• This Council action says, in essence, “Leading is too hard, so we’re going to back off and let NIMBYs make policy. There’s an election coming up, and voters don’t want a dishwasher living next door.”

• And I’ll come right out say what we all know: The teacher, first responder, nurse, community builder (whatever that is) workforce is mostly white. The non-seasonal resort worker and laborer workforce is mostly brown. And immigrant.

If I worked for Park City Community Foundation on the city’s contracted social equity report, due in a couple of months, I would be really discouraged. Affordable housing will be, I guarantee you, a major part of the report, and yet its future has already been decided. Social equity is about equitable outcomes — not opportunities, not processes, but outcomes — and for this outcome, the round bin is waiting.

Tom Horton
Park City

Make landscape a legacy, not a loss


The developers are at the doors of a Park City heirloom; the Armstrong Snow’s Ranch, its pastures, its serene beauty and sandhill cranes. These pastures have sustained multiple generations of Park City residents, from dairy cows, to mining families, to Mel Armstrong and Herb Armstrong. What argument will we use when a developer proposes mixed-use development beyond the 48 units already zoned for this property? Will we say it came down to the last million dollars and we just didn’t have the willingness to ensure its preservation? Will we try to outbid the developer at that point costing millions more? Will we simply resign ourselves to the loss of a community treasure? The choice is up to each and everyone of us and the answer to these questions has to be that we stood up for the protection of this land and challenged our friends and neighbors to do the same. Please ask the Park City Council to make up the shortfall and please consider making a contribution to ensure this landscape is a legacy, not a loss.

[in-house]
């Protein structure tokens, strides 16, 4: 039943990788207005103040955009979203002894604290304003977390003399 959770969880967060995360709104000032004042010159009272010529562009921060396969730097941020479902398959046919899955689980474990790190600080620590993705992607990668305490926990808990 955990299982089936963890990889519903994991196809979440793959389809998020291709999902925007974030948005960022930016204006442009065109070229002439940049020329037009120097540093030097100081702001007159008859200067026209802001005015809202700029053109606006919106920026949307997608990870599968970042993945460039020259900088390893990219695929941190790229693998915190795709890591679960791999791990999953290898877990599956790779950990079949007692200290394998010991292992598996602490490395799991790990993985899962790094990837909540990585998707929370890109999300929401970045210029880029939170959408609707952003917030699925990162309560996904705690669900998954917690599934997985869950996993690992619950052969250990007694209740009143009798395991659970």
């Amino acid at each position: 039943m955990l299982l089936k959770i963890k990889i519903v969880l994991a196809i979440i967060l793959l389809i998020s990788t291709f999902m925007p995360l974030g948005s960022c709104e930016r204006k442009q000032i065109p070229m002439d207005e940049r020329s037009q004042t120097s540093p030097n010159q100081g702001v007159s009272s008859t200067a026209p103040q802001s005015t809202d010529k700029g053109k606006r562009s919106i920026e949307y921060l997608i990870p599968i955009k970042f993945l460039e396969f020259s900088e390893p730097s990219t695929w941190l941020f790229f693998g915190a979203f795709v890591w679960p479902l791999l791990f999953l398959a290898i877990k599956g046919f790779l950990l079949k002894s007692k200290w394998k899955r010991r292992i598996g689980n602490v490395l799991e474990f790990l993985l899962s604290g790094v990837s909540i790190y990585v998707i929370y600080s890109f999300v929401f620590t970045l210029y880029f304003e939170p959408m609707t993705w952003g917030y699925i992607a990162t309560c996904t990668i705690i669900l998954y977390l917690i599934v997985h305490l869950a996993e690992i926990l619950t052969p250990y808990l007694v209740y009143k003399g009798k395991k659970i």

Wendy Fisher
Utah Open Lands executive director